Recent Developments


Once-Monthly Self-Administered Multiple Sclerosis Treatment Zinbryta Wins FDA Approval

The FDA has approved Zinbryta (daclizumab, Biogen/AbbVie), a once-monthly, self-administered, subcutaneous treatment for relapsing forms of multiple sclerosis (RMS). The approval was based primarily on results from two clinical trials, including DECIDE, the largest and longest head-to-head Phase 3 clinical trial ever conducted in MS. The Phase 2b SELECT and Phase 3 DECIDE studies were global, randomized, double-blind, controlled studies that involved approximately 2,400 people living with RMS. Some patients in DECIDE were treated for up to three years. In both studies, Zinbryta significantly reduced the annualized relapse rate (ARR), the primary endpoint of the studies, by 45 percent compared to Avonex up to 144 weeks and by 54 percent compared to placebo at 52 weeks, respectively.

The precise mechanism of action of Zinbryta is unknown, but it is thought to work differently from other disease-modifying therapies by binding to CD25, a subunit of the interleukin-2 (IL-2) receptor found on activated lymphocytes, cells believed to underlie the biology of MS.

The Zinbryta label includes a boxed warning for the risk of hepatic injury, including autoimmune hepatitis, and other immune-mediated disorders. Because of these risks, access to Zinbryta in the US is restricted to prescribers, pharmacies, and patients enrolled in the Zinbryta Risk Evaluation and Mitigation Strategy (REMS) Program, which includes required monthly liver function tests.

Because of its safety profile, the use of Zinbryta should generally be reserved for patients who have had an inadequate response to two or more therapies indicated for the treatment of MS.

Zecuity Withdrawn Due to Reports of Burning and Scarring

Teva Pharmaceutical Industries has voluntarily suspended marketing and initiated a pharmacy-level recall for the Zecuity (sumatriptan iontophoretic transdermal system) Patch for migraine headaches in the US. The decision comes after the recent publication of post-marketing reports of application site reactions such as burns and scars in patients treated with Zecuity. According to Practical Neurology® Chief Medical Editor Paul G. Mathew, MD, FAAN, FAHS, Assistant Professor of Neurology at Harvard Medical School, the withdrawal reflects the difficulties of treating migraines safely and effectively. “As neurologists, the treatment of a patient with migraines can be challenging, and the development of new medications and novel delivery systems is always promising,” says Dr. Mathew. “The Zecuity Patch offered a niche abortive treatment for patients with early nausea—which limited oral medications—who were intolerant to intranasal and injectable triptan formulations.”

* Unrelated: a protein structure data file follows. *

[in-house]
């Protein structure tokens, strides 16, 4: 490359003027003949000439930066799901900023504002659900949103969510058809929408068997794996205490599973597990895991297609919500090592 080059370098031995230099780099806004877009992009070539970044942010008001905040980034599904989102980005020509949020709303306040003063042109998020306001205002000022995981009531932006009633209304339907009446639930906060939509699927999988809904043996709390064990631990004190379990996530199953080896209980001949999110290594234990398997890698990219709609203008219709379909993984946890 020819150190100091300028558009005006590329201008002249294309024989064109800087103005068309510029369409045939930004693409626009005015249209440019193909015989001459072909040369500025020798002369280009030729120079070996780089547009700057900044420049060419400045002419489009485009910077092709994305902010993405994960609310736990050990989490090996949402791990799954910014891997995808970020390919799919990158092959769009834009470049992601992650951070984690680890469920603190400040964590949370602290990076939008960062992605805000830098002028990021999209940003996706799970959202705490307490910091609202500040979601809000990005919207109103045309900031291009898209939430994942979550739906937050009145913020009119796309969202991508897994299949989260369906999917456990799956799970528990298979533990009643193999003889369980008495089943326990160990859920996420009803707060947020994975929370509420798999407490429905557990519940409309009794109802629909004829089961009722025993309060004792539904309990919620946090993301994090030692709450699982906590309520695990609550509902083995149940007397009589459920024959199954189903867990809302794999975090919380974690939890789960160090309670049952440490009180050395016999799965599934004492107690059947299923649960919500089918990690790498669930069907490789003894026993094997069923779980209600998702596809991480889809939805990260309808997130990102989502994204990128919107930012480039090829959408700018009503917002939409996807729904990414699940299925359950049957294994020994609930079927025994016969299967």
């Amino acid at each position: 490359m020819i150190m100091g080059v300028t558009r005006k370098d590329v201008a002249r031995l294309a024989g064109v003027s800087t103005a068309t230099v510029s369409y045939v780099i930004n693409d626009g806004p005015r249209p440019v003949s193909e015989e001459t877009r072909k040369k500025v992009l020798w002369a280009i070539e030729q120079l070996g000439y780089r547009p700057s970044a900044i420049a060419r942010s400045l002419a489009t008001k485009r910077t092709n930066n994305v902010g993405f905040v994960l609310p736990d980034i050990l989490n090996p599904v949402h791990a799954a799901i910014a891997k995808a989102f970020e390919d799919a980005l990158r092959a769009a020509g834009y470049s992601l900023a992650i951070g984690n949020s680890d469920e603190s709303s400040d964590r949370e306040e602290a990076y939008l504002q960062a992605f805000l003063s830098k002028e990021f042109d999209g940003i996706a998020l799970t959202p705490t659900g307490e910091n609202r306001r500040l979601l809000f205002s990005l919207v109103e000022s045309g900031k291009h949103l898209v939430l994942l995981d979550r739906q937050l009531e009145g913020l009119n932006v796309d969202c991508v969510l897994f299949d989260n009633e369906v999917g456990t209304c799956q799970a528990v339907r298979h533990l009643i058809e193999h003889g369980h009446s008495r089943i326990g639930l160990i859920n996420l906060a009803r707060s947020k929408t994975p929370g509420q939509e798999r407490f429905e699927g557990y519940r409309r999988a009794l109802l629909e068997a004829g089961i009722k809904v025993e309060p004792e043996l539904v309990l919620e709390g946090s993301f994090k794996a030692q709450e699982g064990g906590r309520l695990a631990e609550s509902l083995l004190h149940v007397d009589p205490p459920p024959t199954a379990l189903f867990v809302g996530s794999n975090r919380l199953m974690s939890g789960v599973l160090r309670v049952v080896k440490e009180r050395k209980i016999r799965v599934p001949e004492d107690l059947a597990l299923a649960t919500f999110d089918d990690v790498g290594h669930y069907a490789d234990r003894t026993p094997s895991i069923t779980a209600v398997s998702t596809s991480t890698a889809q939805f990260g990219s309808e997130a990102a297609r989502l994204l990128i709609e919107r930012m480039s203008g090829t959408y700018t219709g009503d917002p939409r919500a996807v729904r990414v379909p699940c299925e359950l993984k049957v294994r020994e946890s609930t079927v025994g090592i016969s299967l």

Earlier this month, the FDA revealed that it was investigating the risk of serious burns and potential permanent scarring. Teva has indicated that it is working with the FDA to better understand the adverse events. “It is unfortunate that patients have experienced burns and scars as a result of using Zecuity, but patient safety concerns should always be paramount when making decisions about product recalls,” Dr. Mathew observes. “Investigation of these adverse events may provide clues as to whether these unfortunate outcomes were due to the iontophoretic transdermal delivery system, the use of sumatriptan as the delivery drug of choice, and/or a predisposition that a certain patient sub-population may have to develop reactions of this nature.”